The global market has become controlled and heavily influenced by large-scale retail companies and well-established (or well-funded) brands and manufacturers. The idea of trying out a private label product can be thrilling, rewarding and risky all at once.
Most of us are used to seeing the generic or in-house brands that are stocked on the shelves of our local supermarket or retail outlet – this doesn’t only apply to food products. Clothing retailers, large-scale furniture outlets – you name it. When a retailer or supermarket has enough money, they can create their own brand to compete with the very products they have on their shelves.
Who better to start a private label brand than someone who has direct access to consumer information? Which products are selling more than others, which brands people prefer, etc. This gives you an edge when it comes to creating a brand or product. It’s a lot like having a view of the mechanics of the market – it’s basically a head start.
A good example of this is Amazon’s range of in-store products known simply as AmazonBasics. The products are labeled very simply because the company already has direct access to market, so no need to try and grab a customer’s attention. As a large scale retailer, they’re also able to manufacture the goods at a cheaper price and therefore offer them for less – the key to the brands success.
However, the idea of starting a private label brand is not limited to large-scale brands or retailers anymore. In fact, the idea of creating a private label has increased in popularity in recent times and has spread globally too. The chances that you’ve bought or at least tried a private label product in recent years is quite high. Nowadays, a private label brand doesn’t have to be the boring, ‘cheaper’ option.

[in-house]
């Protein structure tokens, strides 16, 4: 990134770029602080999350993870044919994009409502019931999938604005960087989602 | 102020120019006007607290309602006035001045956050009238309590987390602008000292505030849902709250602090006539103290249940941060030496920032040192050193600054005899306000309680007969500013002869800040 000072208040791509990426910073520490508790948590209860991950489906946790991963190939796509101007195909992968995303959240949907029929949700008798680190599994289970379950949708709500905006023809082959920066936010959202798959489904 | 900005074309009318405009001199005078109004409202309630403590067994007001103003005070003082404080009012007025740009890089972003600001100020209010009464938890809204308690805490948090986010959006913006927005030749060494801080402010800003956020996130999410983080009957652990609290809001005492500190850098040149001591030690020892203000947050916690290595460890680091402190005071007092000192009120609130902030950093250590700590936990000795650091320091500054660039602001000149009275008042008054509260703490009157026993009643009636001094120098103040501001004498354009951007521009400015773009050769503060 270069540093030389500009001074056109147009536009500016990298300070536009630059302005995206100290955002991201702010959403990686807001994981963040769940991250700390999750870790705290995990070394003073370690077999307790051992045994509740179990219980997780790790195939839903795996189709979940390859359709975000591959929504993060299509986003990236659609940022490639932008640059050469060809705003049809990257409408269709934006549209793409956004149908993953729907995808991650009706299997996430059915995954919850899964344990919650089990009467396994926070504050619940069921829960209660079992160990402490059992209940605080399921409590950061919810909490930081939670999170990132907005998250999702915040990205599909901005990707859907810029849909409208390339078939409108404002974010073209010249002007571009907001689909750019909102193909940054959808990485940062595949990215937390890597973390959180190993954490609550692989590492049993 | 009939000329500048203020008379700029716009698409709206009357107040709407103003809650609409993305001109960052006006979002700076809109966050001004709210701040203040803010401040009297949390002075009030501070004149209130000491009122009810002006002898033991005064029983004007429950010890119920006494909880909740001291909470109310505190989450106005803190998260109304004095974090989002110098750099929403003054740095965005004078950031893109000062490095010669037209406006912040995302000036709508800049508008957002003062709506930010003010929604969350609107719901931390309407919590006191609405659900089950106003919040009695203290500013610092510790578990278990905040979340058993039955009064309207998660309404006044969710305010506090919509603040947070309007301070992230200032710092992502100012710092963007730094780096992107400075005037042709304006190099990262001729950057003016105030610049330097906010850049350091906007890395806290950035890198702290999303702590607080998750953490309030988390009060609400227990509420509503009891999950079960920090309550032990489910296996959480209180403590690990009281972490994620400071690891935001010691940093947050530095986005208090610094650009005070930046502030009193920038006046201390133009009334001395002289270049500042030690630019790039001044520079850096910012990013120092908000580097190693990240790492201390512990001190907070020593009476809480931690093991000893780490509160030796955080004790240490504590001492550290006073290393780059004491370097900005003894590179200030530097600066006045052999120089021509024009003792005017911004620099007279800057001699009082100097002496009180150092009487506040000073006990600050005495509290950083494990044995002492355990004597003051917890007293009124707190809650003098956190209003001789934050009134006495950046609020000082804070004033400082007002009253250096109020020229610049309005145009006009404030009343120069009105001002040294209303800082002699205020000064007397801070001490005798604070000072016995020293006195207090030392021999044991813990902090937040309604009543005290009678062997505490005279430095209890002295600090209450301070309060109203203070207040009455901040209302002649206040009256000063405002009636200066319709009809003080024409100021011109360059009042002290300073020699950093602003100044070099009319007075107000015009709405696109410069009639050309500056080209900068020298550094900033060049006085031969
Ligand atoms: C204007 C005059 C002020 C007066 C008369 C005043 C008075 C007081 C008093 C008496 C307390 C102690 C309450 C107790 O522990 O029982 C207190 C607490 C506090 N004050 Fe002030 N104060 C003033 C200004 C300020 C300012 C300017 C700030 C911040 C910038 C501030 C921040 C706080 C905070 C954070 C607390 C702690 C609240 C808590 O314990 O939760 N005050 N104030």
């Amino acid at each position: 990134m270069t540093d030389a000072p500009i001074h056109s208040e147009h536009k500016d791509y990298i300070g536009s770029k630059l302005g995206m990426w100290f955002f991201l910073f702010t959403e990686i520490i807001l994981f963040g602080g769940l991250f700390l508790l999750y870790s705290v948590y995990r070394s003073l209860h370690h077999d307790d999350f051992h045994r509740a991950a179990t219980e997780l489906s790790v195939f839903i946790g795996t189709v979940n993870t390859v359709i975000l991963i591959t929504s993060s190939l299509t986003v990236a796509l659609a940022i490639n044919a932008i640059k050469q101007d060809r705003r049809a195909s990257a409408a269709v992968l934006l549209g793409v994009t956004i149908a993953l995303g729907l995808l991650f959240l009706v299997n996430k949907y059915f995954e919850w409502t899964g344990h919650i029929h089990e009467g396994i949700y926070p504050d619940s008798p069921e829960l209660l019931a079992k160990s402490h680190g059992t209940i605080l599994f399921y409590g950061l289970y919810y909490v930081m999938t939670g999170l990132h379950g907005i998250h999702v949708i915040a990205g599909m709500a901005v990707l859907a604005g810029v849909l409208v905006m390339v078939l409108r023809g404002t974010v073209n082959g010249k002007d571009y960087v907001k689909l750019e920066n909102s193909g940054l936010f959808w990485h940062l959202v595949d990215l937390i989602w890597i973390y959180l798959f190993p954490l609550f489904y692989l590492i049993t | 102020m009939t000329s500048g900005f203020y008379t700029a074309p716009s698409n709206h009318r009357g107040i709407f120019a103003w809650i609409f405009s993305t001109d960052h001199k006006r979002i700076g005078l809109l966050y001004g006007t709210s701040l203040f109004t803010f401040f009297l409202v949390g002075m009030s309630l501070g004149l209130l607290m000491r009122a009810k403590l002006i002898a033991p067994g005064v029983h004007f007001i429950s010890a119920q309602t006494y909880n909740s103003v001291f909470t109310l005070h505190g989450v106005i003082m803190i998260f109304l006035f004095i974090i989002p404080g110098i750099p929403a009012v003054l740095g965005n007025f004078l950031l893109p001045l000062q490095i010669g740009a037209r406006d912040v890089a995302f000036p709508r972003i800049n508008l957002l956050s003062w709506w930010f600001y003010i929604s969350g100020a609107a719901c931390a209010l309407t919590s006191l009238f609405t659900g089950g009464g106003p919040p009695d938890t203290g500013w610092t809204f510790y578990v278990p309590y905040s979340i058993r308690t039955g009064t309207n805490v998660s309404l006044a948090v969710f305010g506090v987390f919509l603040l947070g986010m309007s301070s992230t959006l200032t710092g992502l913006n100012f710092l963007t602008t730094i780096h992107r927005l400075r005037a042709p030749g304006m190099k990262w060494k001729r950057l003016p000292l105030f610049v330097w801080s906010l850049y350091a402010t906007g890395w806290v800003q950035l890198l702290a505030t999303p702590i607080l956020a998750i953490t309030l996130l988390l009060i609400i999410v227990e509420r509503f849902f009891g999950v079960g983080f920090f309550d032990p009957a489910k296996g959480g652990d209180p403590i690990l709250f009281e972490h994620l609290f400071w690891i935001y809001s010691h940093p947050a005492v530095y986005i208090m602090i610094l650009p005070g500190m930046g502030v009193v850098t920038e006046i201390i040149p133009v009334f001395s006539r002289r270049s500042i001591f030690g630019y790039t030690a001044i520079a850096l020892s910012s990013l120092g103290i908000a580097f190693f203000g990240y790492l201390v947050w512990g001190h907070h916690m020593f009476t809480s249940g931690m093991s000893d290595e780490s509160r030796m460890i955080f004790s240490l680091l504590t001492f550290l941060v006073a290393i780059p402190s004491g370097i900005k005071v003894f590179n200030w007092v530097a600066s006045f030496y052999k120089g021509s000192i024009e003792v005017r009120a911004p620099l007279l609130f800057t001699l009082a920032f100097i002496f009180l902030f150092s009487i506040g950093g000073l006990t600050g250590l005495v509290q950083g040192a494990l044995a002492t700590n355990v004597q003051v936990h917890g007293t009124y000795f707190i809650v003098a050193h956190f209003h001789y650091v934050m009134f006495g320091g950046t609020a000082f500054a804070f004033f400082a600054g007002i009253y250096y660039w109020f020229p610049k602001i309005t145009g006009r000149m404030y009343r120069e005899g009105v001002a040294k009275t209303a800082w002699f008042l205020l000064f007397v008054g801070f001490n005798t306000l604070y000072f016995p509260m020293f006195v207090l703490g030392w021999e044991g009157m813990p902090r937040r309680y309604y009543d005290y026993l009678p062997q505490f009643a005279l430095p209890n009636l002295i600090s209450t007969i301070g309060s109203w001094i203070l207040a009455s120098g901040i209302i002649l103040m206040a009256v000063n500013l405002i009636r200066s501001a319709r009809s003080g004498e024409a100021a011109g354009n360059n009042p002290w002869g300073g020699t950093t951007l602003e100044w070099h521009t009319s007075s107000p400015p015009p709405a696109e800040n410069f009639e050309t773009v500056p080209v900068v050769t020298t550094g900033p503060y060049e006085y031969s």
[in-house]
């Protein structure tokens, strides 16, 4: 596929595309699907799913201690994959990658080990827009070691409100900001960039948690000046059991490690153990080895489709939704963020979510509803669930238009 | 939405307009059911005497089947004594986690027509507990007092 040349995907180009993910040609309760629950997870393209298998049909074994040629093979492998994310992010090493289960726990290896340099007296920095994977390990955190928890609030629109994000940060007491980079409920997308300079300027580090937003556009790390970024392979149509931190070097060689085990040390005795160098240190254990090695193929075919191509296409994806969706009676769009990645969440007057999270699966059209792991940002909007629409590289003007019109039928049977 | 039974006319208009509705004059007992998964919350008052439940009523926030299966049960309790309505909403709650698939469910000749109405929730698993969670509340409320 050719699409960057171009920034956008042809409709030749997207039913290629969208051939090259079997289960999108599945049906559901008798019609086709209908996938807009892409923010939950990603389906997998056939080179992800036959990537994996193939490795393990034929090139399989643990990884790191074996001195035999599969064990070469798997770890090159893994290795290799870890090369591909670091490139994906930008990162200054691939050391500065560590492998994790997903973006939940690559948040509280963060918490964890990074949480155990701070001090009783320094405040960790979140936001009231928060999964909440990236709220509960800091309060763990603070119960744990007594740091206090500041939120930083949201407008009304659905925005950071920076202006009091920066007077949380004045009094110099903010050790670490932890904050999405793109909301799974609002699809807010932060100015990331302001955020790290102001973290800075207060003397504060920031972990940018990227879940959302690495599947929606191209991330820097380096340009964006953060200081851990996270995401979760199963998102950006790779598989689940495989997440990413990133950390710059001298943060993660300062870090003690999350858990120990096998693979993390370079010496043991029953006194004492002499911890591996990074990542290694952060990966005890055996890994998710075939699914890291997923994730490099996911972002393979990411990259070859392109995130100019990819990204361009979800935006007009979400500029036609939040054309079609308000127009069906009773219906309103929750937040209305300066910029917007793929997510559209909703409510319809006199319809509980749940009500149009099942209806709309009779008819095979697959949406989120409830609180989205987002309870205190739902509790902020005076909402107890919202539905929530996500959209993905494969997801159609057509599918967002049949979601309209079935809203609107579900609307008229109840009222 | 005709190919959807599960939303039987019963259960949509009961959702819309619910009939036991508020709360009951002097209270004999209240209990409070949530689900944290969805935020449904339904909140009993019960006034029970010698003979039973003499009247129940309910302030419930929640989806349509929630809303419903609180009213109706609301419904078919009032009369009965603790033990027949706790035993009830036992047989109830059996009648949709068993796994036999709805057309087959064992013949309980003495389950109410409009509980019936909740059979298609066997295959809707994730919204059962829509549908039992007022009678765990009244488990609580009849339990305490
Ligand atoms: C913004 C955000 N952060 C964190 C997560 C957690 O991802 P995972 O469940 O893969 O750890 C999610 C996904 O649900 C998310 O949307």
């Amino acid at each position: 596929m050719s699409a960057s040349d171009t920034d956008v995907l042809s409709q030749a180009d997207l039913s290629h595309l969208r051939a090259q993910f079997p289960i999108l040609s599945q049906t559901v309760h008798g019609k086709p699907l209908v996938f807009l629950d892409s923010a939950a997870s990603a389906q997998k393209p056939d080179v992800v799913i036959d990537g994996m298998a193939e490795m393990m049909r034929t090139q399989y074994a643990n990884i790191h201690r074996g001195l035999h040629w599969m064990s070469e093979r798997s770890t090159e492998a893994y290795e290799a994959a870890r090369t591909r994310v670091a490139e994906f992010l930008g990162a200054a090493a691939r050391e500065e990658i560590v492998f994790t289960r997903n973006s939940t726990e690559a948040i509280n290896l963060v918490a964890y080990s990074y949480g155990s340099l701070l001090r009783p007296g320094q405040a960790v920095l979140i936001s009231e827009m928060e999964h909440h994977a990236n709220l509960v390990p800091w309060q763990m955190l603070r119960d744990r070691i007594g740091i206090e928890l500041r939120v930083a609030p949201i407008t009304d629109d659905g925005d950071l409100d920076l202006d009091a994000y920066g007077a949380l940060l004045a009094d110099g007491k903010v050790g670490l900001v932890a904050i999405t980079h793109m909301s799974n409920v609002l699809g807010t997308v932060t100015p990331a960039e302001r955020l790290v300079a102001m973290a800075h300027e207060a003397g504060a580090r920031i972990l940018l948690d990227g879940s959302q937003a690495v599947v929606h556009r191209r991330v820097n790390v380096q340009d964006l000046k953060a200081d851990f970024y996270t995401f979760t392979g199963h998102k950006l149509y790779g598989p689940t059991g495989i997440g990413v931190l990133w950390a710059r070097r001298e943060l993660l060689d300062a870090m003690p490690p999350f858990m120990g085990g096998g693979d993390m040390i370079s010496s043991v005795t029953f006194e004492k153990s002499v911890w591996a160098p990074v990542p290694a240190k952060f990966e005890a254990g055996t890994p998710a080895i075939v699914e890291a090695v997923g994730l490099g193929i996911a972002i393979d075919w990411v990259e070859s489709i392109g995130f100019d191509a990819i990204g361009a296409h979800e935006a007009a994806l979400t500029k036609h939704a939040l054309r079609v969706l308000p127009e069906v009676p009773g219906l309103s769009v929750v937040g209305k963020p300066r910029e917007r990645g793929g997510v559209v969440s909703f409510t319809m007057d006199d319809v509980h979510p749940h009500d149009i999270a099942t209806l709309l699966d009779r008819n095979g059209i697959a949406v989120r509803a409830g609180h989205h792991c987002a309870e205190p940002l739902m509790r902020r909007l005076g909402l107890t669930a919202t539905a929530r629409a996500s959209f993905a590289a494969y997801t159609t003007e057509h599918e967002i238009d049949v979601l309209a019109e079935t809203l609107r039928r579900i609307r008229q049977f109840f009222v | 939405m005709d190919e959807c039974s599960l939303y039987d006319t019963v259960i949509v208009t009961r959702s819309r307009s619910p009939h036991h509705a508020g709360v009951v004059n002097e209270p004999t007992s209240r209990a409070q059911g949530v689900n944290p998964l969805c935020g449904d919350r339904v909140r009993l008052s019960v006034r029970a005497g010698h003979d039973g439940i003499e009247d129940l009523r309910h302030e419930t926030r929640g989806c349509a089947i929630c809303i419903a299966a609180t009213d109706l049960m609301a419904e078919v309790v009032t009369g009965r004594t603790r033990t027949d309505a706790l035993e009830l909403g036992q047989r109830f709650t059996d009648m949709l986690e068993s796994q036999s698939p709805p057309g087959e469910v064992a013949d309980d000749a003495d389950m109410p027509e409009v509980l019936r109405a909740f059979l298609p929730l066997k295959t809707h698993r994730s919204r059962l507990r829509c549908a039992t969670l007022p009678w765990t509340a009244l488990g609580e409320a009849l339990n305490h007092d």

If you’re interested in starting your own private label brand, or are even considering it – then I’d highly recommend reading this article. Knowledge is your best asset (or weapon) in the business world – you can never have too much. I hope to shed some light on the matter for you, and hopefully give you a few tips and pointers along the way.
What Is Private Labeling?
Private labeling, or private label products are also commonly referred to as OEM products or brands – Other Equipment Manufacturers. I think this definition gives you the best idea of what a private label brand is – basically a product that is created by a specific manufacturer and labeled under another brand.
If we were to take the AmazonBasics range as a continued example, Amazon themselves do not actually manufacture the products in the range. They have a lot of say in terms of each product’s specific design, functionality and labeling (among others), but have nothing to do with the actual creation of the product.
This process has generally also been linked to the rise (as well as both the popularity and disliking) of globalization in the market place. The point of most in-store or ‘generic’ brands is to undercut competing brands in terms of price – increasing product margin.
In saying this, it would make sense for a company to manufacture their products in a country that has a weaker currency than theirs or cheaper labor costs – hence the ever-popular ‘Made in China’ label you’ll find on most brands or products these days.
If a company can reduce the price of their manufacturing overheads, they can greatly increase their profit margin per product – but often at the cost of quality. This is why a lot of people are still brand loyal and tend to stick with a brand they like – because of the quality.
However, in recent times, private label products have become quite vogue and are regularly developed by independent entrepreneurs and smaller businesses or brands alike. In an age where large-scale retailers are having a negative effect on customer loyalty (why spend more when you can spend less?), private label brands are the best way to combat the issue.